At first, Bill Mahoney thought he had come down with a cold. As time went on, it became clear something was wrong — very wrong. He started having trouble breathing. Soon, he was unable to lie down without being in excruciating pain.
Finally, Bill couldn’t take it anymore. “It felt like someone was stabbing me in the chest with a shard of glass,” he says. So he came to our emergency department for help.
Here, Bill was diagnosed with severe pneumonia. His lungs were filled with fluid. Our medical professionals removed the fluid from Bill’s lungs, and his condition significantly improved. He was then kept here overnight for observation.
During the night, Bill’s health declined, fast. He was rushed to our intensive care unit (ICU). “If I wasn’t taken to the ICU when I was,” Bill says, “I don’t think I would’ve made it.”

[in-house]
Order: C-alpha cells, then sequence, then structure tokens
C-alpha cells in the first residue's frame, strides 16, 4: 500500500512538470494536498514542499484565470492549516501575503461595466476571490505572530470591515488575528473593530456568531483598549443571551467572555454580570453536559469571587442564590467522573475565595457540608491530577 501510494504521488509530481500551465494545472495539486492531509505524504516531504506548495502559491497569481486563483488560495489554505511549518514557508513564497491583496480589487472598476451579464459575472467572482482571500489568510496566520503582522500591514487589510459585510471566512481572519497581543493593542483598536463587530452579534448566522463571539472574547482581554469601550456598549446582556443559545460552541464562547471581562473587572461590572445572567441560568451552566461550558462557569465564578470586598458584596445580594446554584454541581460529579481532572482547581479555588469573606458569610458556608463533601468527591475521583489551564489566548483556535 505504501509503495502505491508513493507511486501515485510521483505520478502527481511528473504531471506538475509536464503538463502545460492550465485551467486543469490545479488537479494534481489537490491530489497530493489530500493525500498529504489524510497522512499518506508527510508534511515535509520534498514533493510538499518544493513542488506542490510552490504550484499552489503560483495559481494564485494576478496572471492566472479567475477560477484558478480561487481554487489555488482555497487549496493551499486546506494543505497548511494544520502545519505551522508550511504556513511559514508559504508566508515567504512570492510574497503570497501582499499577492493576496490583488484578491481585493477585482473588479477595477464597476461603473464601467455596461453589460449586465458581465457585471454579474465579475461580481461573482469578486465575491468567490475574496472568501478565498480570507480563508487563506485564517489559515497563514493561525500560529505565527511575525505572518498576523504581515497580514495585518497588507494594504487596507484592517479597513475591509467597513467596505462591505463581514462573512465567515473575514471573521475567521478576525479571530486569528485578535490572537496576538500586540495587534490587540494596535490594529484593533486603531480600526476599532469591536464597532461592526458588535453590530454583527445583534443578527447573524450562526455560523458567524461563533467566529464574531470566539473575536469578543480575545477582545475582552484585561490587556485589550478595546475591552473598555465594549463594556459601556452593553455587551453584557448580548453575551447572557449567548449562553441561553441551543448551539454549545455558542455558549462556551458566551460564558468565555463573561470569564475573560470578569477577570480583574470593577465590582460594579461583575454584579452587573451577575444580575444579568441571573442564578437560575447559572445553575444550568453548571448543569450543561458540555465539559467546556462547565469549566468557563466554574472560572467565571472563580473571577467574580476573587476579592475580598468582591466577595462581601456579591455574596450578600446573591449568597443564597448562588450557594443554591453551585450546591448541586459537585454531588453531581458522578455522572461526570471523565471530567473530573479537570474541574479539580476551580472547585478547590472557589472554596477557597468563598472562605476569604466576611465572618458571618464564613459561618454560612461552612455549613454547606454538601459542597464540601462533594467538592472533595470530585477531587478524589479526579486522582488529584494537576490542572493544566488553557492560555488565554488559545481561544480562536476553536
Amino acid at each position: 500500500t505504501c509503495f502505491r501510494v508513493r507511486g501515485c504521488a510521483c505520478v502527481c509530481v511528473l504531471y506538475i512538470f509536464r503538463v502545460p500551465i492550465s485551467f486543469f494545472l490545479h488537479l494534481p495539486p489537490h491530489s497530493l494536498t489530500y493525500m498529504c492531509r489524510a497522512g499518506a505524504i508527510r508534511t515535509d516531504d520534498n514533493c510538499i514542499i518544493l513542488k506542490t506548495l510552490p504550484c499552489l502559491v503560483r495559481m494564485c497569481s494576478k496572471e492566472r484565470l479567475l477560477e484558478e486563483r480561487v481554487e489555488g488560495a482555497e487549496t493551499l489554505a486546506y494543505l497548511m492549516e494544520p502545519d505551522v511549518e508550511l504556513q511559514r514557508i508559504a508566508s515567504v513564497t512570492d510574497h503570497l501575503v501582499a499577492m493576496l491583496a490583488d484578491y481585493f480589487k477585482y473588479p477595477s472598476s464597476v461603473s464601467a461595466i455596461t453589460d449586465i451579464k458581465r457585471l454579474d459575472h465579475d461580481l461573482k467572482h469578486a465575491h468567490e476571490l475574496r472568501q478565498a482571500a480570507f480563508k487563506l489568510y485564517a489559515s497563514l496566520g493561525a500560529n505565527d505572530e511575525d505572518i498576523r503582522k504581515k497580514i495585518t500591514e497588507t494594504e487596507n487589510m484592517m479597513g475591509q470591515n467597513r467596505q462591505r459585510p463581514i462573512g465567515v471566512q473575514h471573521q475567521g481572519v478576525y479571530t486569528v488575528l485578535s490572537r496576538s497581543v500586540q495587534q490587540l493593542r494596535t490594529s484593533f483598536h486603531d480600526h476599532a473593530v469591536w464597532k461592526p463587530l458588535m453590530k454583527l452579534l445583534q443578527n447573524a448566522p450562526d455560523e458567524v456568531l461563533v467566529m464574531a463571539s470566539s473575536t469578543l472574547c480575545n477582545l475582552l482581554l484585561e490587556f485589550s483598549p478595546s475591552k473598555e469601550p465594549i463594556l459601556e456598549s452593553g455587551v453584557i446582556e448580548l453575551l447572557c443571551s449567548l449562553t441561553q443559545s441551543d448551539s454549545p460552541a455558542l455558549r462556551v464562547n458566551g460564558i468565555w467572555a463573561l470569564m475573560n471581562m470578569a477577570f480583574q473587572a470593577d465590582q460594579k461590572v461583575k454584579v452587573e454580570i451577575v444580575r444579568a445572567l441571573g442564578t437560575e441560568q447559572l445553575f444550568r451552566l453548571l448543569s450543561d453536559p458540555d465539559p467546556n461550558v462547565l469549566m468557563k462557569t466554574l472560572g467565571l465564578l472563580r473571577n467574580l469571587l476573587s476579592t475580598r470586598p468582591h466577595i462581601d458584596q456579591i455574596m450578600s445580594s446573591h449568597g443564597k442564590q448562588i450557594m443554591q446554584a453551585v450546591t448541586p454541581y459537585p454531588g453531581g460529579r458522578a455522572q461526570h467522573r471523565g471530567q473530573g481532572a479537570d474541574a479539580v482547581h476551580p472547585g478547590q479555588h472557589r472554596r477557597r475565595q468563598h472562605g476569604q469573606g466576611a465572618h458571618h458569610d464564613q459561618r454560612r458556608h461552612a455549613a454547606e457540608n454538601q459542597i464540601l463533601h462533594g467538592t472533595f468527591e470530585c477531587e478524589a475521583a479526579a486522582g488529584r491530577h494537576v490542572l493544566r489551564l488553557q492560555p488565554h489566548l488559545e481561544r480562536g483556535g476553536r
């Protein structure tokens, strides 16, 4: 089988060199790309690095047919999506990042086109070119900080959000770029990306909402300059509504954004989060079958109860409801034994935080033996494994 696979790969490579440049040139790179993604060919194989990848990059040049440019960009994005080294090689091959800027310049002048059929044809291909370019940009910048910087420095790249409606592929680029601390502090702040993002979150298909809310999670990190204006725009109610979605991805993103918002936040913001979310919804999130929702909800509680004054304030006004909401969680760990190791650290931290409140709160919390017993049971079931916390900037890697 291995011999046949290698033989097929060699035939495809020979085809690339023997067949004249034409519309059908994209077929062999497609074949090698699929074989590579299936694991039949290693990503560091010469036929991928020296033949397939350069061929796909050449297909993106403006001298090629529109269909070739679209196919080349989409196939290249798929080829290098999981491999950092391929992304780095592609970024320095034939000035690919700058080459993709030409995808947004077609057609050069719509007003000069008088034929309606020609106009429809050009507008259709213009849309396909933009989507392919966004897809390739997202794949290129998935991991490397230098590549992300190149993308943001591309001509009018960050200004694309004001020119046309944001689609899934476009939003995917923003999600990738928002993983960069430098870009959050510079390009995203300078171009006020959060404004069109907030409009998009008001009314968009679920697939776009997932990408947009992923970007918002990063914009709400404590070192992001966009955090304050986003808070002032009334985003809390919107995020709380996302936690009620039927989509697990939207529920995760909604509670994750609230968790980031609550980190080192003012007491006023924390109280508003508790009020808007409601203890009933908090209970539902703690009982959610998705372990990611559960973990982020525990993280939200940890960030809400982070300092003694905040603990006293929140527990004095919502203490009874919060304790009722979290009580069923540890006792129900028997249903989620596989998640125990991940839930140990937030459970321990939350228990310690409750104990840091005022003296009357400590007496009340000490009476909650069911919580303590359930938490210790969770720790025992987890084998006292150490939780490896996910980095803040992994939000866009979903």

Bill’s case was complex: He had developed life-threatening complications from his lung infection. His body had gone into septic shock. He was treated by a multi-disciplinary team that included a cardiothoracic surgeon and a pulmonologist — as well as Kimberly Shriner, MD, a renowned infectious disease specialist.
With treatment, Bill improved enough to be moved to our definitive observation unit, which is for patients whose conditions are serious but not immediately life-threatening. He notes that our team put him at ease, and recalls one nurse in particular who Bill says, “went well beyond the call of duty.” After more than a week in the hospital, he was well enough to go home.
Bill is back to his old self, exercising regularly and even rock climbing — and credits the team here with his recovery. “Not only did Huntington Hospital save my life,” Bill says, “but they also went out of their way to make me feel at home there. It was the best care I’ve ever had.”